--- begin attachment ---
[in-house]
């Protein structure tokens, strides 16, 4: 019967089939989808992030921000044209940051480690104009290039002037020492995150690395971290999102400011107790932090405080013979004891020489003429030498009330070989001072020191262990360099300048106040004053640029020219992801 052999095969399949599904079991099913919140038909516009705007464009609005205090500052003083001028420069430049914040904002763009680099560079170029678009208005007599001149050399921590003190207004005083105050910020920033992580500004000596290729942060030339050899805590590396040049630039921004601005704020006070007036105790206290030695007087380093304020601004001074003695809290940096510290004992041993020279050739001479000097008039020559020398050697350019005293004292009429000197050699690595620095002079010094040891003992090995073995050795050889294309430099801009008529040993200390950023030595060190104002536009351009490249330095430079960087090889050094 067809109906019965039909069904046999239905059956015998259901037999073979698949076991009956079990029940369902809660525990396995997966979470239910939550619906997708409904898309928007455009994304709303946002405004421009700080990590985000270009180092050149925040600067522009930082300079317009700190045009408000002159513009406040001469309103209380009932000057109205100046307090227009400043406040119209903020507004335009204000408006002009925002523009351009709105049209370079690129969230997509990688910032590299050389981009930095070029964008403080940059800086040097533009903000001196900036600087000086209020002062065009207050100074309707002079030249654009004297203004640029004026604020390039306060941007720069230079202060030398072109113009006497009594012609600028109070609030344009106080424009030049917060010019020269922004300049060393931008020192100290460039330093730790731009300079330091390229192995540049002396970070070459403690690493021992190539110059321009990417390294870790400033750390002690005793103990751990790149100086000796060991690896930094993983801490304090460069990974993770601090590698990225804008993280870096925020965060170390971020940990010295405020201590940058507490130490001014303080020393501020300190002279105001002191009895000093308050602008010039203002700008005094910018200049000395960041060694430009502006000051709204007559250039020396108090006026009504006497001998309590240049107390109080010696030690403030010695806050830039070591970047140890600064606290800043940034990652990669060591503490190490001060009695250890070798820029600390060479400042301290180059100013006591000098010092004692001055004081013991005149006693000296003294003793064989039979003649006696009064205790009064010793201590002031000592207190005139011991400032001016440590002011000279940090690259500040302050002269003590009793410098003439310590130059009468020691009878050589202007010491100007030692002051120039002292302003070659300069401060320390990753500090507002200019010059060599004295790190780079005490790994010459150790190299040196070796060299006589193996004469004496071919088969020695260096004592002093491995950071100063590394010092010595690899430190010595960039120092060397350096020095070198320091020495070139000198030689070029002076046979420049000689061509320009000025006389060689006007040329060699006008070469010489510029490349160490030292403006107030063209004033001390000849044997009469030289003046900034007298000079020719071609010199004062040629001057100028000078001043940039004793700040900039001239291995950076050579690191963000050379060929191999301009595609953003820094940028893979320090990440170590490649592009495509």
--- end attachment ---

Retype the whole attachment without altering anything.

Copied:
[in-house]
């Protein structure tokens, strides 16, 4: 019967089939989808992030921000044209940051480690104009290039002037020492995150690395971290999102400011107790932090405080013979004891020489003429030498009330070989001072020191262990360099300048106040004053640029020219992801 052999095969399949599904079991099913919140038909516009705007464009609005205090500052003083001028420069430049914040904002763009680099560079170029678009208005007599001149050399921590003190207004005083105050910020920033992580500004000596290729942060030339050899805590590396040049630039921004601005704020006070007036105790206290030695007087380093304020601004001074003695809290940096510290004992041993020279050739001479000097008039020559020398050697350019005293004292009429000197050699690595620095002079010094040891003992090995073995050795050889294309430099801009008529040993200390950023030595060190104002536009351009490249330095430079960087090889050094 067809109906019965039909069904046999239905059956015998259901037999073979698949076991009956079990029940369902809660525990396995997966979470239910939550619906997708409904898309928007455009994304709303946002405004421009700080990590985000270009180092050149925040600067522009930082300079317009700190045009408000002159513009406040001469309103209380009932000057109205100046307090227009400043406040119209903020507004335009204000408006002009925002523009351009709105049209370079690129969230997509990688910032590299050389981009930095070029964008403080940059800086040097533009903000001196900036600087000086209020002062065009207050100074309707002079030249654009004297203004640029004026604020390039306060941007720069230079202060030398072109113009006497009594012609600028109070609030344009106080424009030049917060010019020269922004300049060393931008020192100290460039330093730790731009300079330091390229192995540049002396970070070459403690690493021992190539110059321009990417390294870790400033750390002690005793103990751990790149100086000796060991690896930094993983801490304090460069990974993770601090590698990225804008993280870096925020965060170390971020940990010295405020201590940058507490130490001014303080020393501020300190002279105001002191009895000093308050602008010039203002700008005094910018200049000395960041060694430009502006000051709204007559250039020396108090006026009504006497001998309590240049107390109080010696030690403030010695806050830039070591970047140890600064606290800043940034990652990669060591503490190490001060009695250890070798820029600390060479400042301290180059100013006591000098010092004692001055004081013991005149006693000296003294003793064989039979003649006696009064205790009064010793201590002031000592207190005139011991400032001016440590002011000279940090690259500040302050002269003590009793410098003439310590130059009468020691009878050589202007010491100007030692002051120039002292302003070659300069401060320390990753500090507002200019010059060599004295790190780079005490790994010459150790190299040196070796060299006589193996004469004496071919088969020695260096004592002093491995950071100063590394010092010595690899430190010595960039120092060397350096020095070198320091020495070139000198030689070029002076046979420049000689061509320009000025006389060689006007040329060699006008070469010489510029490349160490030292403006107030063209004033001390000849044997009469030289003046900034007298000079020719071609010199004062040629001057100028000078001043940039004793700040900039001239291995950076050579690191963000050379060929191999301009595609953003820094940028893979320090990440170590490649592009495509």